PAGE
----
You know it’s funny. We could have a Wacom Cintiq tablet for sketching. And right beside it is a sketch pad and a pencil. So there is analog all the time in there . Grab a pen and write it down or grab a pen and scribble. And make it. Get it out there and start communicating and working it out. There’s there’s the old school analog ways of doing things. Talking. Drawing Sketching.
Windmill covers a huge range of capabilities these days. Is there a challenge to balancing all these disciplines?
You have to declutter. Naturally day to day you’re in the trenches, you’re trying to get work through, you’re doing so many different things, lots of moving parts. And there is a huge array of clients and different ways we do it. And you could take each department in the Lane and you’ve got our audio division, you’ve got guys working on animation, you’ve got guys working in feature films, you’ve got guys working on commercials and they’re all quite specialised areas in themselves.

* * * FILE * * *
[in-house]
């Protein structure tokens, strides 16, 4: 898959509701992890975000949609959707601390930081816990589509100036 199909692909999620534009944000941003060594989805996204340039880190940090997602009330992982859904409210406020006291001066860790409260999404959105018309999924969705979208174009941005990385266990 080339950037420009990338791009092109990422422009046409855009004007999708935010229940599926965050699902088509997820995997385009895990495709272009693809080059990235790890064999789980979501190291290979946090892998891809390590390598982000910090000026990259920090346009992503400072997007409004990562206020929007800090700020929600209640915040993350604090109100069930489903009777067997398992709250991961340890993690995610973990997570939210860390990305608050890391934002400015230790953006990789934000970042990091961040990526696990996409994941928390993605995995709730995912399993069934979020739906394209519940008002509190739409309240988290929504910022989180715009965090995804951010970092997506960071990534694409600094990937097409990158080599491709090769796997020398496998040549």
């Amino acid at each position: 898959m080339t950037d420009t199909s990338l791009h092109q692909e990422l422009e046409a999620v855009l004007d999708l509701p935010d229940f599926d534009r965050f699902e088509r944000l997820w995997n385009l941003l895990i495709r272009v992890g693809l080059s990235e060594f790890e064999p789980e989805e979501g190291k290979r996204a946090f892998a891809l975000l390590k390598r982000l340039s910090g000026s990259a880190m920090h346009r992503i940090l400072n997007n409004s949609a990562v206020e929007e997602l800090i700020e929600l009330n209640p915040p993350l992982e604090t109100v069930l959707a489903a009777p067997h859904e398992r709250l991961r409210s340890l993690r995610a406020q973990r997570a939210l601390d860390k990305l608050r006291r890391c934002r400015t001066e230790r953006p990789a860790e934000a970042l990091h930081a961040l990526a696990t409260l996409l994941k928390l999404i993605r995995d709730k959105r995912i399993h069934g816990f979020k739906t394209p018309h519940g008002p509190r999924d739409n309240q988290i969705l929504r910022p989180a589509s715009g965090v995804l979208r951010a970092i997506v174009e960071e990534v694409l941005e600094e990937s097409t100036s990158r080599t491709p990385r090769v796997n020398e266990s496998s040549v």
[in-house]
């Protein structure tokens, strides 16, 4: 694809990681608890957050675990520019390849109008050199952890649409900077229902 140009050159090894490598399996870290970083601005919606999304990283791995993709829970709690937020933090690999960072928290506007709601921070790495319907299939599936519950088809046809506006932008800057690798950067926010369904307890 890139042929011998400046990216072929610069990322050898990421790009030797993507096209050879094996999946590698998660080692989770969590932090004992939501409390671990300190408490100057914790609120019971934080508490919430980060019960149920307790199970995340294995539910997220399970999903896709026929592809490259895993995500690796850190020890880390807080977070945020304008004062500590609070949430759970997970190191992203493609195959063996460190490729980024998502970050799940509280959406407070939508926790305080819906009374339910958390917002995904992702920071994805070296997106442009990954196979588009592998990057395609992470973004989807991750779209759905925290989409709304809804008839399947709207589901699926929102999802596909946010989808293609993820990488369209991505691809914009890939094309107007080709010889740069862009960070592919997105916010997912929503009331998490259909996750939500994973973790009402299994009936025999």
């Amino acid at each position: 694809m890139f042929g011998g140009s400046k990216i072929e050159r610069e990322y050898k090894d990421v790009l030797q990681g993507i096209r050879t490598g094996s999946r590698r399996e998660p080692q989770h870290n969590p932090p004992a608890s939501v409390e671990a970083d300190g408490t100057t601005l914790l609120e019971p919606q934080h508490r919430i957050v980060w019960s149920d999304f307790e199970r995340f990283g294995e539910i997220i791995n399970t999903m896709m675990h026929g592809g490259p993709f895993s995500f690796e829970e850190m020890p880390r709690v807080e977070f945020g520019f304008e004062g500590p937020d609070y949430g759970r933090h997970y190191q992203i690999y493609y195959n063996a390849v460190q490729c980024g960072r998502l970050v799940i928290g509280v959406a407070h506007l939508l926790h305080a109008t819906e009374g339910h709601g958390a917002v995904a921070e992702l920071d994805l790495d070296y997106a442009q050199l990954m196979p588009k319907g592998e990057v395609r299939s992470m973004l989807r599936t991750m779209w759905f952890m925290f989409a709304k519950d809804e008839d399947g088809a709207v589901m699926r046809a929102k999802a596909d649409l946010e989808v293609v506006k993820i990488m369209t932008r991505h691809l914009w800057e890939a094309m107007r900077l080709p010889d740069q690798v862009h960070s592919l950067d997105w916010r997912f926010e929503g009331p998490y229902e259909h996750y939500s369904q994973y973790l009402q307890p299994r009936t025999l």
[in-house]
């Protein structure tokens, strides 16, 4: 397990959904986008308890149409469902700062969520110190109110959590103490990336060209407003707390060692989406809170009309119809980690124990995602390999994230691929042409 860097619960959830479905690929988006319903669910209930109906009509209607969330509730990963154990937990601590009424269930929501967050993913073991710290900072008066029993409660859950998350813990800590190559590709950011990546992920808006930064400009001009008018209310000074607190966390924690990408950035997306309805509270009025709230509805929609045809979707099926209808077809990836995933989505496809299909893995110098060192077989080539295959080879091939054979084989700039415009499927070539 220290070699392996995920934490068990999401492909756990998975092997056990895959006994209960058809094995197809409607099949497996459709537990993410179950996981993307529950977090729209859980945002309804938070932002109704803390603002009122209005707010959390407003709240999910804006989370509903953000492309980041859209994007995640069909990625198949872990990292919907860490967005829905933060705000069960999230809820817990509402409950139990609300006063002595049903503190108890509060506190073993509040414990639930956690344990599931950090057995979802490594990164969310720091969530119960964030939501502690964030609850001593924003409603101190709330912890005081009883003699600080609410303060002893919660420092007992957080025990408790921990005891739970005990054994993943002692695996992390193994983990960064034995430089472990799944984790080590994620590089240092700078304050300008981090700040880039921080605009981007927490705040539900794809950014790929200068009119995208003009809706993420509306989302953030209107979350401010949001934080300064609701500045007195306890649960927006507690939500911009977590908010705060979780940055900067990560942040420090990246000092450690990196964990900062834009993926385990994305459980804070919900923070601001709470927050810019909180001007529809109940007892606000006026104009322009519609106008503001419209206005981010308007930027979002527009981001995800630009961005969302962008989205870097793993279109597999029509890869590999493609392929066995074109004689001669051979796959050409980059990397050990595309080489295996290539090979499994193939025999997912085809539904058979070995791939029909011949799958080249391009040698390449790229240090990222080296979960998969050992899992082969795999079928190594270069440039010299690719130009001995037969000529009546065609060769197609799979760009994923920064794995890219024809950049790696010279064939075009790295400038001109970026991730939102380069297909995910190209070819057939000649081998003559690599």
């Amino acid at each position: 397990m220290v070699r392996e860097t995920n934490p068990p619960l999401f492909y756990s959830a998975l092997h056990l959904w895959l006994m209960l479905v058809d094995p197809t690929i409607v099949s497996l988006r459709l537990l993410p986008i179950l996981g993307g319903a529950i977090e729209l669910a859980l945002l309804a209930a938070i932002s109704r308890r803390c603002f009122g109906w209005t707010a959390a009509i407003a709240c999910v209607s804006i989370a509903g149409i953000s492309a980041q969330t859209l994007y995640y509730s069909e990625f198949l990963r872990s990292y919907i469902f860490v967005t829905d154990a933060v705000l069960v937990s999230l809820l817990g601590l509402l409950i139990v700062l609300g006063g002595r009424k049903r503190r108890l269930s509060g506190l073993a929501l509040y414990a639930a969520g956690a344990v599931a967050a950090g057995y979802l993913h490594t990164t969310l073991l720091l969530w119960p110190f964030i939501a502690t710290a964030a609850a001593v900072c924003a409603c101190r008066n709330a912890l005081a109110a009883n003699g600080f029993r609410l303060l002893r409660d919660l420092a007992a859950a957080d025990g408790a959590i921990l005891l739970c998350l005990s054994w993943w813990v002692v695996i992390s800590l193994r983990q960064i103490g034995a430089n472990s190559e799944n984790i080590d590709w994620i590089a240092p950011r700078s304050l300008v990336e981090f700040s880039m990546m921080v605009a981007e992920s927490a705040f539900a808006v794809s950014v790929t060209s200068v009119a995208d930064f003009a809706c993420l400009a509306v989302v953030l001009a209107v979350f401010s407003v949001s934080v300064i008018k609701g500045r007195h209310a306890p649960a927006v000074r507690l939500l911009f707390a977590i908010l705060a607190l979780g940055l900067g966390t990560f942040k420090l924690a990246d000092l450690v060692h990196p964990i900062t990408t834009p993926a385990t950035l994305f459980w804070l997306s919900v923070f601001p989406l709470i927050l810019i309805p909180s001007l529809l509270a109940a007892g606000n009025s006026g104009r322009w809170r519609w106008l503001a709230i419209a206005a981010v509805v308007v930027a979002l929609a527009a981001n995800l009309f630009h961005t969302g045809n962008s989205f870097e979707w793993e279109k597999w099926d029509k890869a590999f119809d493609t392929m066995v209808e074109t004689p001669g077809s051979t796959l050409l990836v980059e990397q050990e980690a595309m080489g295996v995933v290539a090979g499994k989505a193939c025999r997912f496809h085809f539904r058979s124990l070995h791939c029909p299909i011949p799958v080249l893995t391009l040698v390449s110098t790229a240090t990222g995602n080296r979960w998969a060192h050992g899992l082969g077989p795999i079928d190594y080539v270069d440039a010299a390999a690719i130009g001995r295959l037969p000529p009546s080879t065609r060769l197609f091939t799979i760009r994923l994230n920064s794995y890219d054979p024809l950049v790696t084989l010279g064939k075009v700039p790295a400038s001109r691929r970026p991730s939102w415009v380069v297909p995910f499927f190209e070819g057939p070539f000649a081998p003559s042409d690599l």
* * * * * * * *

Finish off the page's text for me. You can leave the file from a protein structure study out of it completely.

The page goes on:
But what you do is you kind of peel it right back to craft and we’ve got four central crafts. Editing. Colour, Audio and Motion. And after that it’s just it’s just a case of discipline. Or a specialisation.
Collaboration seems to be a keystone of large scale creative projects. Do you feel this is a skill people entering the industry don’t focus on?
We’ve hired people in the past who’ve come from being in that freelance world. That’s how we might have gotten a good feel for their capabilities and we would say you know do want to join the team? And I’ve seen some people never lose that freelance mentality. And I’ve seen some people embrace it and become very much team players. And I don’t think there’s advantages or disadvantages in both. If anything, I’d love to see the ex-freelancers embrace team thing and not be that lone wolf. I often feel that at that lone wolf mentality when starting out is that they try to do everything. Rather than go well I’m good at this. And you’re good at this. Let’s collaborate!